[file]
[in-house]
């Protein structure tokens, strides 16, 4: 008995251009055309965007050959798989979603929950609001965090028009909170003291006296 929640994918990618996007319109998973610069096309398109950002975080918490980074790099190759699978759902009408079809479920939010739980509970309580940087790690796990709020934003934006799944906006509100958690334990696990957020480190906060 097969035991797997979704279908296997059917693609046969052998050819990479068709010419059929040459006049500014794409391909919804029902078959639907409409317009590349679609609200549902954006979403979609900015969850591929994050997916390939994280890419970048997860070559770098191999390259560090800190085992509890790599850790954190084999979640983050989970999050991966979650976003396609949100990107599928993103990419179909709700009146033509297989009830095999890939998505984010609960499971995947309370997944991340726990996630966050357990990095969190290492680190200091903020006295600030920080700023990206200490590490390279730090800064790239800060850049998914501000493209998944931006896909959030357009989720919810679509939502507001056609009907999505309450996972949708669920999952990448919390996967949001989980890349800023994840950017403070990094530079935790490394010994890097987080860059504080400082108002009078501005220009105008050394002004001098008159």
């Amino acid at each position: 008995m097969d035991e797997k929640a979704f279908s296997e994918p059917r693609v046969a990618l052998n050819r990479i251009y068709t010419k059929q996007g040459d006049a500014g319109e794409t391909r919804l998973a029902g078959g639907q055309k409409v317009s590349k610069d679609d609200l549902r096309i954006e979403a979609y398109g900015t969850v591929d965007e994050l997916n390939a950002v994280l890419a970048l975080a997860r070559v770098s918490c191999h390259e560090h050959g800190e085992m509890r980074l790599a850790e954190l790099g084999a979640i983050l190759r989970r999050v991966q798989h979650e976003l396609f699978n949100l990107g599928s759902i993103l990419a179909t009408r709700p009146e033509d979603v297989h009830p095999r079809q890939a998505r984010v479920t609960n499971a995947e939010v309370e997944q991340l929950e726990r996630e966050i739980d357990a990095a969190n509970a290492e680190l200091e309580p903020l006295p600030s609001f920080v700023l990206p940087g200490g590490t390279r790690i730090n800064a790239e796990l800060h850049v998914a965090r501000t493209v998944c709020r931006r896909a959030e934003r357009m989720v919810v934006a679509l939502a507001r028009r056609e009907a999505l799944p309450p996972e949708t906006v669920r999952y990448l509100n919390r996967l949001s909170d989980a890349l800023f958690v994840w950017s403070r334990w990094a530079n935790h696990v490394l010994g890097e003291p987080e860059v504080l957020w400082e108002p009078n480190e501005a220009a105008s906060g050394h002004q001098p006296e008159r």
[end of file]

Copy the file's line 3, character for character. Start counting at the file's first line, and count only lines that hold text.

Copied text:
């Amino acid at each position: 008995m097969d035991e797997k929640a979704f279908s296997e994918p059917r693609v046969a990618l052998n050819r990479i251009y068709t010419k059929q996007g040459d006049a500014g319109e794409t391909r919804l998973a029902g078959g639907q055309k409409v317009s590349k610069d679609d609200l549902r096309i954006e979403a979609y398109g900015t969850v591929d965007e994050l997916n390939a950002v994280l890419a970048l975080a997860r070559v770098s918490c191999h390259e560090h050959g800190e085992m509890r980074l790599a850790e954190l790099g084999a979640i983050l190759r989970r999050v991966q798989h979650e976003l396609f699978n949100l990107g599928s759902i993103l990419a179909t009408r709700p009146e033509d979603v297989h009830p095999r079809q890939a998505r984010v479920t609960n499971a995947e939010v309370e997944q991340l929950e726990r996630e966050i739980d357990a990095a969190n509970a290492e680190l200091e309580p903020l006295p600030s609001f920080v700023l990206p940087g200490g590490t390279r790690i730090n800064a790239e796990l800060h850049v998914a965090r501000t493209v998944c709020r931006r896909a959030e934003r357009m989720v919810v934006a679509l939502a507001r028009r056609e009907a999505l799944p309450p996972e949708t906006v669920r999952y990448l509100n919390r996967l949001s909170d989980a890349l800023f958690v994840w950017s403070r334990w990094a530079n935790h696990v490394l010994g890097e003291p987080e860059v504080l957020w400082e108002p009078n480190e501005a220009a105008s906060g050394h002004q001098p006296e008159r």